A job resignation can be a difficult decision; especially when it’s an employer you truly enjoyed working for. Maybe you’ve received an offer you can’t refuse, or you’re finally in a position to advance your career. Or, perhaps it’s just time to try something new. Whatever your reason, beginning this new chapter inevitably means closing out the old one. So, how do you say goodbye in a way that doesn’t burn any bridges in the process?
By writing a great letter of resignation. Is there a magic formula or perfect way to do this? Not necessarily. But there are certain things you can do to not only part ways amicably, but also protect your future career in the process. Let’s take a look at a few pro tips on how to handle your resignation like a boss.
Keep it professional.
Treat your resignation just as you would any other type of business correspondence. It doesn’t matter if you’ve had it up to here with your boss micromanaging you or you have zero desire to ever step foot in that office again. Your current employer will ultimately become a reference for your future jobs, so don’t burn a bridge.
Get to the point.
You don’t want your boss to read your resignation letter and wonder what, exactly, you are trying to say. You also don’t want to pour out your heart in a six page novella. Keep it to one page and be crystal clear about what your intentions are. Include a brief explanation that you are resigning and specify exactly when your last date of work will be.
A resignation letter isn’t a platform for you to complain about all the things you dislike about the job you’re leaving. You don’t even need to explain why you’re resigning. Instead, focus on keeping things positive. Thank your boss for the opportunities he or she has given you and express gratitude for the knowledge and experience you’ve gained and the people you’ve gotten the chance to get to know.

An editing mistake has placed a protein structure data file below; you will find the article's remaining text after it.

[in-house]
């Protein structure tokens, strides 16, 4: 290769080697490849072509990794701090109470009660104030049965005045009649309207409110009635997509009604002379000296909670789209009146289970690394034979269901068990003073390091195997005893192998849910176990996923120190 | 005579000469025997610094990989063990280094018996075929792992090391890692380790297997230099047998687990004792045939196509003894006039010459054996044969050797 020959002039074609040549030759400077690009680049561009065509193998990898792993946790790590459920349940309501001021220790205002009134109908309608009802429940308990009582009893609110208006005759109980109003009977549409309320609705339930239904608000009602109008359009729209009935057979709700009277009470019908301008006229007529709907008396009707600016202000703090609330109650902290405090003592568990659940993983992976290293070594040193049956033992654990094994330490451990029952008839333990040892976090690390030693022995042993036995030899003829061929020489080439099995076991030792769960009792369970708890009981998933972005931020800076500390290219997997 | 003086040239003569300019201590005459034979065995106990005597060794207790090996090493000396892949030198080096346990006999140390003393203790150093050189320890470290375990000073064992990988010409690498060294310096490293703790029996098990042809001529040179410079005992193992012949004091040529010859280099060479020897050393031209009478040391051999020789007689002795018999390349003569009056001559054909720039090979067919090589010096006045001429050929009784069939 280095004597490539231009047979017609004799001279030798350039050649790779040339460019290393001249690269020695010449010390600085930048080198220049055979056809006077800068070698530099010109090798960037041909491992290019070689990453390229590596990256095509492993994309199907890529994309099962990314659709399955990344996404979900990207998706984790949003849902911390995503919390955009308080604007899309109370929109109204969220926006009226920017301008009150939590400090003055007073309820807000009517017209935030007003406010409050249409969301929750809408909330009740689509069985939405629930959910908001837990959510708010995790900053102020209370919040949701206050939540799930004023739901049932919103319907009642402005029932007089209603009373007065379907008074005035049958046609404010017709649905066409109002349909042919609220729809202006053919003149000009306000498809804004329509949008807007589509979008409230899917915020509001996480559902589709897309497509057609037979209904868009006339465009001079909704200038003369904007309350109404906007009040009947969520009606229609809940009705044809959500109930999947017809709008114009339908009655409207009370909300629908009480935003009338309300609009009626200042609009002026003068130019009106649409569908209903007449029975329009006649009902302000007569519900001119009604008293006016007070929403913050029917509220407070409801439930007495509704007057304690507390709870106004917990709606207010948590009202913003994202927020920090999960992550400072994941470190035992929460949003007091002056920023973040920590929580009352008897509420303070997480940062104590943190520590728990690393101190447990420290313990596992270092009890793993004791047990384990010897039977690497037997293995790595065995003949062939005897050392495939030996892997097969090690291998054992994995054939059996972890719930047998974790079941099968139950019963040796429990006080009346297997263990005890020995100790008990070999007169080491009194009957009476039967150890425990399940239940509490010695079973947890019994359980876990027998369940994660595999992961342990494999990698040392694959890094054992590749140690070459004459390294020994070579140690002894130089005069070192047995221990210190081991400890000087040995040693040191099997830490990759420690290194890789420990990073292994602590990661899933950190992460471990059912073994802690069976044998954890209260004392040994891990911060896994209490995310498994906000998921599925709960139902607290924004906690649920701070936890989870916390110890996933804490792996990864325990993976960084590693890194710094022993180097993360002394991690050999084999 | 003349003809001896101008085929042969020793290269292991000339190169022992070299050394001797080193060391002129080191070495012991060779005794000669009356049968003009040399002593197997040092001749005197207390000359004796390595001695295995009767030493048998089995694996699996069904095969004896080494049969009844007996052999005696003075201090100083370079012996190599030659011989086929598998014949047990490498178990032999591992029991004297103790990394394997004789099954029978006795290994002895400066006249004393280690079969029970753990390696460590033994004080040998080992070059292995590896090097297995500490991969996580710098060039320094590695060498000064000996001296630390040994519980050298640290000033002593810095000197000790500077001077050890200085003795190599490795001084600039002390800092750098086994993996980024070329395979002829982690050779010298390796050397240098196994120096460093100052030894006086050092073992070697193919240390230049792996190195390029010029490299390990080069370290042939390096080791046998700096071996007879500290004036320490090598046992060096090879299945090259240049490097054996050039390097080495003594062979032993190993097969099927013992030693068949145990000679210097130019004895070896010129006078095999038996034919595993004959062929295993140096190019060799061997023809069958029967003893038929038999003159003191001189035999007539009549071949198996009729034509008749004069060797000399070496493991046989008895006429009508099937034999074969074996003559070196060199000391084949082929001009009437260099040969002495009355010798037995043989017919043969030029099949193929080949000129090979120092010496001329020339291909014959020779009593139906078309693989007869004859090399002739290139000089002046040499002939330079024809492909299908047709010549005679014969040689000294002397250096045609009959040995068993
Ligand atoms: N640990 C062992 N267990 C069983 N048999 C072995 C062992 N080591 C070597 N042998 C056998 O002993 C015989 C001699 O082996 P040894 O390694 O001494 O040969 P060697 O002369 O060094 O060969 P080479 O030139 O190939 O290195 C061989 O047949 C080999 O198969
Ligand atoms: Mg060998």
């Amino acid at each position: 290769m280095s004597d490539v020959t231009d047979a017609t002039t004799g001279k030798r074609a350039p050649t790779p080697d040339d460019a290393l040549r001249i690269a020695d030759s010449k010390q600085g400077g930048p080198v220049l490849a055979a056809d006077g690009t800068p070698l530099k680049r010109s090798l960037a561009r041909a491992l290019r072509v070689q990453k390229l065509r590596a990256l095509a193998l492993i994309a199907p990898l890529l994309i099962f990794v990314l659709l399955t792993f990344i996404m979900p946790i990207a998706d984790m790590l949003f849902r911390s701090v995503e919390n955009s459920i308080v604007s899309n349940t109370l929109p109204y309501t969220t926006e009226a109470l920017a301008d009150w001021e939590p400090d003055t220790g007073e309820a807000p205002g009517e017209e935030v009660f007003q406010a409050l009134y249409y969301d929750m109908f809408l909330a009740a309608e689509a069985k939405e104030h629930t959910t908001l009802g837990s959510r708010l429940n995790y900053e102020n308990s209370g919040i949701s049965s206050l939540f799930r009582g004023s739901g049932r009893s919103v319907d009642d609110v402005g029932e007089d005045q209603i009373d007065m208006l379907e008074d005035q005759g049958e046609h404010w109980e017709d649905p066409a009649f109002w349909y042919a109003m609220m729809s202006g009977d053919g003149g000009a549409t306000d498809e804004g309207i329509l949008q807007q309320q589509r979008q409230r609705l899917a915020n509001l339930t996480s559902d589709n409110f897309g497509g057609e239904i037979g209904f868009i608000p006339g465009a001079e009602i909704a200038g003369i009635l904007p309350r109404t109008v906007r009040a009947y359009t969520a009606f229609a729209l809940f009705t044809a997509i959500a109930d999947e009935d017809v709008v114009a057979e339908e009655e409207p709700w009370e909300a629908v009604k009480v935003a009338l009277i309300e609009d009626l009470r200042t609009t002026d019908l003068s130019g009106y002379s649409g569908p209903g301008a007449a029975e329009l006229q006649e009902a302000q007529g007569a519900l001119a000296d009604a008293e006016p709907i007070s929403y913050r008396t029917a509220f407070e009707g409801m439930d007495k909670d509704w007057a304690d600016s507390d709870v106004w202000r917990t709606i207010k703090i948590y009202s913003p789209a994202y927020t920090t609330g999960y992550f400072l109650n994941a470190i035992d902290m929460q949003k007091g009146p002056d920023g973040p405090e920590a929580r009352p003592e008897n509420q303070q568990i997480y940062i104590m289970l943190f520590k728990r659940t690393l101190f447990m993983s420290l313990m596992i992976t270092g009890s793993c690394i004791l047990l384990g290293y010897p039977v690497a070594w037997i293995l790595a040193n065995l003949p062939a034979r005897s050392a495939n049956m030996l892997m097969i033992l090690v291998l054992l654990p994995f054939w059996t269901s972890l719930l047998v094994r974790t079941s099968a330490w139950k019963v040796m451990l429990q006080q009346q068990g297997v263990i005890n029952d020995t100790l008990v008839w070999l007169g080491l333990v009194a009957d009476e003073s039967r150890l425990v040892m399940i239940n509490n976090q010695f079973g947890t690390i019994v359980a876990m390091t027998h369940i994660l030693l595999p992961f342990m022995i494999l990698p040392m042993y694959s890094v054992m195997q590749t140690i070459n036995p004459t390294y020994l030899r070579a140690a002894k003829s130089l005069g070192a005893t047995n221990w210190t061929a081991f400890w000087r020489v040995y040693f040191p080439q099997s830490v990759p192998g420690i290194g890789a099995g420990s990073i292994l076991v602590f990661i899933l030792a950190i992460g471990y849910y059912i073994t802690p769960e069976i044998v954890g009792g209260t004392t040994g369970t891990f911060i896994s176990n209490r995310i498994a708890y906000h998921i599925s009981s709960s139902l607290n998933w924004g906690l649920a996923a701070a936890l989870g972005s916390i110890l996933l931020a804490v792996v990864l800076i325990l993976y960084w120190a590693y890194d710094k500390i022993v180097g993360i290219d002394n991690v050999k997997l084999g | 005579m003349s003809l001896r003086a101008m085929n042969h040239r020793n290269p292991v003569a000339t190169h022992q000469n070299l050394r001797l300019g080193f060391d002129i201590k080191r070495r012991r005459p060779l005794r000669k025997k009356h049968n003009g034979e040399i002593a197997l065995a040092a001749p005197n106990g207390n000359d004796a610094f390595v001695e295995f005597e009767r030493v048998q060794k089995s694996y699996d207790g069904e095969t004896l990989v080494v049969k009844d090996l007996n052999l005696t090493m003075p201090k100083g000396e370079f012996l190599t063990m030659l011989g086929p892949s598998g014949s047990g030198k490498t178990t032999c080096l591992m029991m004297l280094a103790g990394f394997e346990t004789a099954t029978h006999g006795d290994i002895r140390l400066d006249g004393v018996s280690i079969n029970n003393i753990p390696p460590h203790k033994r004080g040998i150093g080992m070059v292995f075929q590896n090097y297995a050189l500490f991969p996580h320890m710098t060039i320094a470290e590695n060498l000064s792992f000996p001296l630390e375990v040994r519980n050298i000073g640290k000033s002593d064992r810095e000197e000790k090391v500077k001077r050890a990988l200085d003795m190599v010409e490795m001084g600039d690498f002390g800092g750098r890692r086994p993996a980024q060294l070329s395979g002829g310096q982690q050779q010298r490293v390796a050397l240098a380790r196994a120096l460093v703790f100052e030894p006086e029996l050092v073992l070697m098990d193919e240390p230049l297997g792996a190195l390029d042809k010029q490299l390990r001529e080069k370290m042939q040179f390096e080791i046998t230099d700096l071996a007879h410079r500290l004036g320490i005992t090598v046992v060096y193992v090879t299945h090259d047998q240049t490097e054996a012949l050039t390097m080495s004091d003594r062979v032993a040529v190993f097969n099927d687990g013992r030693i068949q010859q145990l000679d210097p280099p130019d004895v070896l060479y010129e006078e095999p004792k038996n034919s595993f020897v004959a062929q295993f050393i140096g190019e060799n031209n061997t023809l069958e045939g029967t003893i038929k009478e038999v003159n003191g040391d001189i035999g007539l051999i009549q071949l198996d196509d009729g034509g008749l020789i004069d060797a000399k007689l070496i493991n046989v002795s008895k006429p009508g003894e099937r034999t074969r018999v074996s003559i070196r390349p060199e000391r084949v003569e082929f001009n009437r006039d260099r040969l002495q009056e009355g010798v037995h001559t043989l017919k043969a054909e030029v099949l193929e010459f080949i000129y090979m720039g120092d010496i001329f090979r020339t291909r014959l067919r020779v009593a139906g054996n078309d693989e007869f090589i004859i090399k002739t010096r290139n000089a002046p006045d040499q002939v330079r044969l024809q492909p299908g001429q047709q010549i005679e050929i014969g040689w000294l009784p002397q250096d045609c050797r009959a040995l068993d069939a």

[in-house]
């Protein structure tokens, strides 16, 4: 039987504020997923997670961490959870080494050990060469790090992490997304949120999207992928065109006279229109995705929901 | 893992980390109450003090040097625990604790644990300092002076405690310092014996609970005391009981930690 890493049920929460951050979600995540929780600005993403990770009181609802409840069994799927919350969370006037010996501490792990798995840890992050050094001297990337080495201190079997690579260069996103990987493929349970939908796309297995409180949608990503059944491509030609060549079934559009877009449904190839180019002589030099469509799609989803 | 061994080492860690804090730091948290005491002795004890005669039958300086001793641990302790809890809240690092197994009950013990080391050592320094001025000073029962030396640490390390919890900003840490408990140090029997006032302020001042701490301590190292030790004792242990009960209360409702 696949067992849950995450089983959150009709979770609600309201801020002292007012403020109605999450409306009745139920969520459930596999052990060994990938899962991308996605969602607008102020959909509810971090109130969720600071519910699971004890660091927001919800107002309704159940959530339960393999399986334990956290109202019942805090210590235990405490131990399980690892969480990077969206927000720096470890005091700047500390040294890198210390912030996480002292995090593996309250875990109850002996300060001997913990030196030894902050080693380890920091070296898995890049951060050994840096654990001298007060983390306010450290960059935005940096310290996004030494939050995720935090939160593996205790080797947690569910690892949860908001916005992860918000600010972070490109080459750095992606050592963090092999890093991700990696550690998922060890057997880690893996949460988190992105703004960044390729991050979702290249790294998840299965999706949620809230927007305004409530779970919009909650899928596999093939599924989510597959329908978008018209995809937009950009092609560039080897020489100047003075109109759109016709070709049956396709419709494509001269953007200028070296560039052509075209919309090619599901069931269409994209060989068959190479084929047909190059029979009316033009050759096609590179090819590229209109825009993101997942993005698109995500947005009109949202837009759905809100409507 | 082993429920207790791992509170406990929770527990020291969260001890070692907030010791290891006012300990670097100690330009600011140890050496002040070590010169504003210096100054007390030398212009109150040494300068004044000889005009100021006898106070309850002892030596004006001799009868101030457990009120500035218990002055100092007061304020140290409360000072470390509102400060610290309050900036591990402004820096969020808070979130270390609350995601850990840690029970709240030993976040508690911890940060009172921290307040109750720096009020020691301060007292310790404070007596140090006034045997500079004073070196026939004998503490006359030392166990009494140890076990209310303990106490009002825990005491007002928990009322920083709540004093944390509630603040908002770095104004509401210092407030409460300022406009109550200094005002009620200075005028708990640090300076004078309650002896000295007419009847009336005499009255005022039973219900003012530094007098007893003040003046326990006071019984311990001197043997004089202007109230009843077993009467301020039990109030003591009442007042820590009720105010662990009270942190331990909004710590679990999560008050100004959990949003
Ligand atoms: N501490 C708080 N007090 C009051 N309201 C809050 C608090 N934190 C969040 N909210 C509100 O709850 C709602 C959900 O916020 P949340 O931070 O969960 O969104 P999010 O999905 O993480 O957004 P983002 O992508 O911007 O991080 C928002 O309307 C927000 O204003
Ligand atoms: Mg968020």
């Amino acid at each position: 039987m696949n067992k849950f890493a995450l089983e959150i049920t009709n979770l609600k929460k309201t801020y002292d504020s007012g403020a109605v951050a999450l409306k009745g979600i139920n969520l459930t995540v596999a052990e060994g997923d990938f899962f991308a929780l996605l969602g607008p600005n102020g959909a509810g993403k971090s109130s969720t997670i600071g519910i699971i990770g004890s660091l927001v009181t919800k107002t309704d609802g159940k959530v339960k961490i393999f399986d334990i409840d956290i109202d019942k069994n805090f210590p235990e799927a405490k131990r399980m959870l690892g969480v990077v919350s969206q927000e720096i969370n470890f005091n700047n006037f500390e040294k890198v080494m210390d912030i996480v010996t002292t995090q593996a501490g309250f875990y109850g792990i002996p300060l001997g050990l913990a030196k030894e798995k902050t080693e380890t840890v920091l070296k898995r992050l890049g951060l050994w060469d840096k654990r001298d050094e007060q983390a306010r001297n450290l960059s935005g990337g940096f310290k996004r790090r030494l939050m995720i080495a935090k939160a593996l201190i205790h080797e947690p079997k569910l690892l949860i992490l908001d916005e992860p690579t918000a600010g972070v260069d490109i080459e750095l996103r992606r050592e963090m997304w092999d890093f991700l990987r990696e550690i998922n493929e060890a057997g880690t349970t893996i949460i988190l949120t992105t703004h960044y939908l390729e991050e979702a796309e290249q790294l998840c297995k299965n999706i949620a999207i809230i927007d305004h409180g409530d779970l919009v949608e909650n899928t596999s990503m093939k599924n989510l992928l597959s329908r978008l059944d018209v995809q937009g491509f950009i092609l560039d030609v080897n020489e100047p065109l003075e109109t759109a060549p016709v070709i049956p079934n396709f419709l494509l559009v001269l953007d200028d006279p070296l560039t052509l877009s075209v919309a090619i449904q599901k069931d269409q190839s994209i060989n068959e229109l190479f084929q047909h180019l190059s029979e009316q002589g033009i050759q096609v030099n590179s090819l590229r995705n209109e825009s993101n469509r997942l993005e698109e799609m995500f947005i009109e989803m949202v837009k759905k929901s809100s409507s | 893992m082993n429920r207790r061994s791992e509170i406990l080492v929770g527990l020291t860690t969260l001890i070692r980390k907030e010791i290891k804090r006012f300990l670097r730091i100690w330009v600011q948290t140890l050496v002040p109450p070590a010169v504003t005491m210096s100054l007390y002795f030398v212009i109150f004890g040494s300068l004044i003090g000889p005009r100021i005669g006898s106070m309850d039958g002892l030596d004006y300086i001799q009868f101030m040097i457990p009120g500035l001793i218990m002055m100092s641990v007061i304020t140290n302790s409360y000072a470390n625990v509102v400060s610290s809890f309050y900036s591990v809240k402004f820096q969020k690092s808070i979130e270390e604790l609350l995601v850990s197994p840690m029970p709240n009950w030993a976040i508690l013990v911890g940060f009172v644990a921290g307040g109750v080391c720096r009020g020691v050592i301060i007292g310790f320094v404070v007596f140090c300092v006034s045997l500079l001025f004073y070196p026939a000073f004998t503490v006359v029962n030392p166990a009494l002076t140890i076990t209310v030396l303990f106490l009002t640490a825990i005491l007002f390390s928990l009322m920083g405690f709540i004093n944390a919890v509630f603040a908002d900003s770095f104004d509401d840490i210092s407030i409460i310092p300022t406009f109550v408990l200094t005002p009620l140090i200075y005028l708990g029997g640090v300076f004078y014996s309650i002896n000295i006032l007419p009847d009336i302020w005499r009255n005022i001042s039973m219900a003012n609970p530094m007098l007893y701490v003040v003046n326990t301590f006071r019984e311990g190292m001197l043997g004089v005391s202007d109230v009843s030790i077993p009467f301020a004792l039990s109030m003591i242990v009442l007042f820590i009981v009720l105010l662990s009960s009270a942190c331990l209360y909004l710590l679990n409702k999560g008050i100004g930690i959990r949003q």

Make an effort to ensure that the transition goes as smoothly and painlessly as possible. It’s standard courtesy to provide your employer notice of at least two weeks so they can begin looking for your replacement before you officially hit the road. For upper-level management positions, longer notice may be expected. You might also offer to help bring your replacement up to speed once he or she is hired or make yourself available for a specified period of time after you leave.
Make it official.
You may have a great working relationship with your boss, but a resignation should always be formalized. That means you should either type and print it or at the very least email it. This provides a record of when you actually gave your notice and removes any confusion or ambiguity. It also gives your employer documentation to reference should they need to at a future date.
Give a heads up.
While it’s not required, it can be a nice gesture to let your boss know you plan on leaving before you hand in your letter of resignation. If you’ve already accepted a position elsewhere and you’re certain you are on your way out, you might mention to your manager that you’re planning on resigning so it doesn’t come as a complete shock. This can help lessen the blow and alleviate any potential hard feelings.
Last, but certainly not least, be prepared for the fallout once you officially hand in your letter of resignation. There’s no way to know for sure how your employer will react, but having an idea of what could possibly occur can be helpful. For instance, you may be asked to leave immediately. Or, you may be given a counteroffer to consider. In most cases, you’ll be asked to give an exit interview. Being prepared to address whatever may come your way can help keep the situation from going south.
Is there a perfect way to resign? No. But the steps above should help make the process as painless as possible for everyone.
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